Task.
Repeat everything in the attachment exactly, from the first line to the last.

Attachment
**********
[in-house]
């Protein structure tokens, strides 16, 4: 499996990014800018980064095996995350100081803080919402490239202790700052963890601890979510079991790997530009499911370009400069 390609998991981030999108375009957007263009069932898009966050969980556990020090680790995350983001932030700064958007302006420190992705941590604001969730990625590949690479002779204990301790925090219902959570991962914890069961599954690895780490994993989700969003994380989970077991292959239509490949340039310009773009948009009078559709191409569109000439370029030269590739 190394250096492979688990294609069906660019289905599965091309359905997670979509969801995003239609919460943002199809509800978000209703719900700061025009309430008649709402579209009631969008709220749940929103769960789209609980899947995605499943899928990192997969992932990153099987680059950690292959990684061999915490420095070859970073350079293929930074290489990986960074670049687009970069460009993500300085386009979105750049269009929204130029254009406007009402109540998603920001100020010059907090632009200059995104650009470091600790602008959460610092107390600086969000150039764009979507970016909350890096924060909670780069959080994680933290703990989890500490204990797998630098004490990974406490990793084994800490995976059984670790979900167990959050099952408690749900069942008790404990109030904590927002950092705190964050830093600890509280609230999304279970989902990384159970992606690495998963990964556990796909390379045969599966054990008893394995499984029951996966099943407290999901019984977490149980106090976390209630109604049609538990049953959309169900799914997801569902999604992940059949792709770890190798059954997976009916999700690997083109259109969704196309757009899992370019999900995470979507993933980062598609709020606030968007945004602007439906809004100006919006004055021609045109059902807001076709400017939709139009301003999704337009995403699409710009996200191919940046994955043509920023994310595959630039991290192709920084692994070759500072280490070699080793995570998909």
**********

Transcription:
[in-house]
């Protein structure tokens, strides 16, 4: 499996990014800018980064095996995350100081803080919402490239202790700052963890601890979510079991790997530009499911370009400069 390609998991981030999108375009957007263009069932898009966050969980556990020090680790995350983001932030700064958007302006420190992705941590604001969730990625590949690479002779204990301790925090219902959570991962914890069961599954690895780490994993989700969003994380989970077991292959239509490949340039310009773009948009009078559709191409569109000439370029030269590739 190394250096492979688990294609069906660019289905599965091309359905997670979509969801995003239609919460943002199809509800978000209703719900700061025009309430008649709402579209009631969008709220749940929103769960789209609980899947995605499943899928990192997969992932990153099987680059950690292959990684061999915490420095070859970073350079293929930074290489990986960074670049687009970069460009993500300085386009979105750049269009929204130029254009406007009402109540998603920001100020010059907090632009200059995104650009470091600790602008959460610092107390600086969000150039764009979507970016909350890096924060909670780069959080994680933290703990989890500490204990797998630098004490990974406490990793084994800490995976059984670790979900167990959050099952408690749900069942008790404990109030904590927002950092705190964050830093600890509280609230999304279970989902990384159970992606690495998963990964556990796909390379045969599966054990008893394995499984029951996966099943407290999901019984977490149980106090976390209630109604049609538990049953959309169900799914997801569902999604992940059949792709770890190798059954997976009916999700690997083109259109969704196309757009899992370019999900995470979507993933980062598609709020606030968007945004602007439906809004100006919006004055021609045109059902807001076709400017939709139009301003999704337009995403699409710009996200191919940046994955043509920023994310595959630039991290192709920084692994070759500072280490070699080793995570998909």